You could get your head around Alabama Shakes' Brit/Grammy nominated, million selling debut, Boys & Girls pretty easily- it was that throwback rock & soul album, entirely Seventies, entirely warm, channeling a smidge of Detroit garage rock and a LOT of California sunshine.
While the none-more-vintage approach of making an Eagles album fronted by a raw-voiced soul diva could have wound you up the wrong way, that 'soul' element was more than just a genre convention, it felt genuine- this really was music of the soul, it carried a natural authenticity. Plus they had a single everyone thought was Kings of Leon. It was a winner.
More of the same would have been the obvious, easy, and commercial sensible maneuver, so it’s to Alabama Shakes' credit that Sound & Color goes out of its way stretch the formula. While the debt is still to the Sixties and Seventies sounds of Muscle Shoals, of Otis and Aretha, and a big slab of late-era Beatles, the quartet work hard to make this a sonically interesting journey. Boys & Girls was satisfying precisely because it did everything you expected it to, following its soul/rock direction down long-established grooves; Sound & Colour works for exactly the opposite reasons, playing its cards close to its chest and operating a policy of extreme restraint. In many ways it’s a deconstruction of those old soul-rock tropes, stripping them back to their barest essentials, hoovering the cocaine indulgence away and creating a sonic language of effective minimalism. Often, as on ‘Don’t Wanna Fight’ or the album centerpiece ‘Gemini’ the instrumentation is far from straightforward blues rock, it’s full of appealingly odd touches and directions. The band have learned that Brittany Howard’s effortlessly classy and authentic melodies mean they can dig into something more interesting and take the less obvious route: that voice will always provide the listener with a way in. Howard could front Atari Teenage Riot and make them something you could play to your old Mum.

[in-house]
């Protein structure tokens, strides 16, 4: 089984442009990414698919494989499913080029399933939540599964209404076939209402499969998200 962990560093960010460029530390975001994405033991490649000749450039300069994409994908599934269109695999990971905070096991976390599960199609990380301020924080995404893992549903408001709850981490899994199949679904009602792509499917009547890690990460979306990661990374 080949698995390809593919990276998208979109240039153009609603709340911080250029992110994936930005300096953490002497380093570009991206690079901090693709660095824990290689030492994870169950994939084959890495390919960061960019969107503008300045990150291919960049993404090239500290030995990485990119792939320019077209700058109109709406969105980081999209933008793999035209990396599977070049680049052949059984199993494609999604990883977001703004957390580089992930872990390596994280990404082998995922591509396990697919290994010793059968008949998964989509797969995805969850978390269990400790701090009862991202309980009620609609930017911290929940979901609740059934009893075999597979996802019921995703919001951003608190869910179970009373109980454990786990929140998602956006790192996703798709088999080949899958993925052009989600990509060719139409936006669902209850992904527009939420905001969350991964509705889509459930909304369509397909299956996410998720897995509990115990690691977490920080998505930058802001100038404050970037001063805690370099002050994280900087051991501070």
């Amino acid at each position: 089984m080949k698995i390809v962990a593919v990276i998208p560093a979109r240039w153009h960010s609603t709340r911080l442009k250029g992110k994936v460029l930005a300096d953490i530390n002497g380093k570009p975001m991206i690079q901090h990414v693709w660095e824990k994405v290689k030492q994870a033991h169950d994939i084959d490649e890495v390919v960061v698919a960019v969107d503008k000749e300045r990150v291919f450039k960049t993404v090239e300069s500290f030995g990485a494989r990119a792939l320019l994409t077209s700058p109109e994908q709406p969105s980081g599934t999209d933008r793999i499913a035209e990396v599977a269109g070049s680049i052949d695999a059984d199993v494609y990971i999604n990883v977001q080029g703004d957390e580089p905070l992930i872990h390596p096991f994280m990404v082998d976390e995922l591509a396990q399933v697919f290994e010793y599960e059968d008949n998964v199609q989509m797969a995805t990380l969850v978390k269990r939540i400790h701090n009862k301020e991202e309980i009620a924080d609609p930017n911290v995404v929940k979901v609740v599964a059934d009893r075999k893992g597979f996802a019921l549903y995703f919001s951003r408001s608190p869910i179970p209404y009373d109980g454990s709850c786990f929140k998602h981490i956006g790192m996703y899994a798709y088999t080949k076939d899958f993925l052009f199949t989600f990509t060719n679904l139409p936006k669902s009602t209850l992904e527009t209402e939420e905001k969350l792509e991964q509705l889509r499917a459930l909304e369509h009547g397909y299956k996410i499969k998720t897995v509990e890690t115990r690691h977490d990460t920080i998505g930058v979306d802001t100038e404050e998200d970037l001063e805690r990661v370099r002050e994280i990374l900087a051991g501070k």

At its best Sound & Color is very strong indeed. ‘Future Peoples’ borrows the light-as-air feel of the Isley Brothers’ ‘Summer Breeze’ and then detonates depth charges of massive, fuzz bass all over the chorus; ‘This Feeling’ is twitchy funk in the Seventies Motown mould, ‘Dunes’ shows the very bones of R&B and isn’t afraid to collapse entirely rather than indulge itself, and ‘Gimme All Your Love’ is pure, smokey class with a jazz-inflected vocal that explodes in genuine desperation over wailing organ and rat-a-tat snare punctuation in the chorus. Its’ breakdown and bass-bumping build up is a close-your-eyes-and-punch-the-air-when-it-kicks-in moment. Best of all is the nearly-seven-minutes of ‘Gemini,’ an underplayed ballad that could have been an OTT epic but is content to keep the tension simmering until it unleashes a charged, minimalist fuzz solo. It takes real skill to say so much with so little.
Elsewhere it can be a little business-as-usual. ‘Shoegaze’ redirects their first album via Young Americans-era Bowie, ‘The Greatest’ is a White Stripes cast-off with a middle section pinched from Abbey Road and ‘This Feeling’ is so laid-back it’s barely there- the one time the deconstruction policy misfires. That said there’s not really a duff track here, and Brittany Howard can wring a killer chorus and a whole therapy-session of emotional beats out of ‘Baa Baa Black Sheep’ if she wanted to. When she’s given something as genuinely soulful as this records’ ‘Miss You’ or as interesting as the minimalist melancholy of ‘Over My Head’ she works real wonders. A classy effort.
7Marc Burrows's Score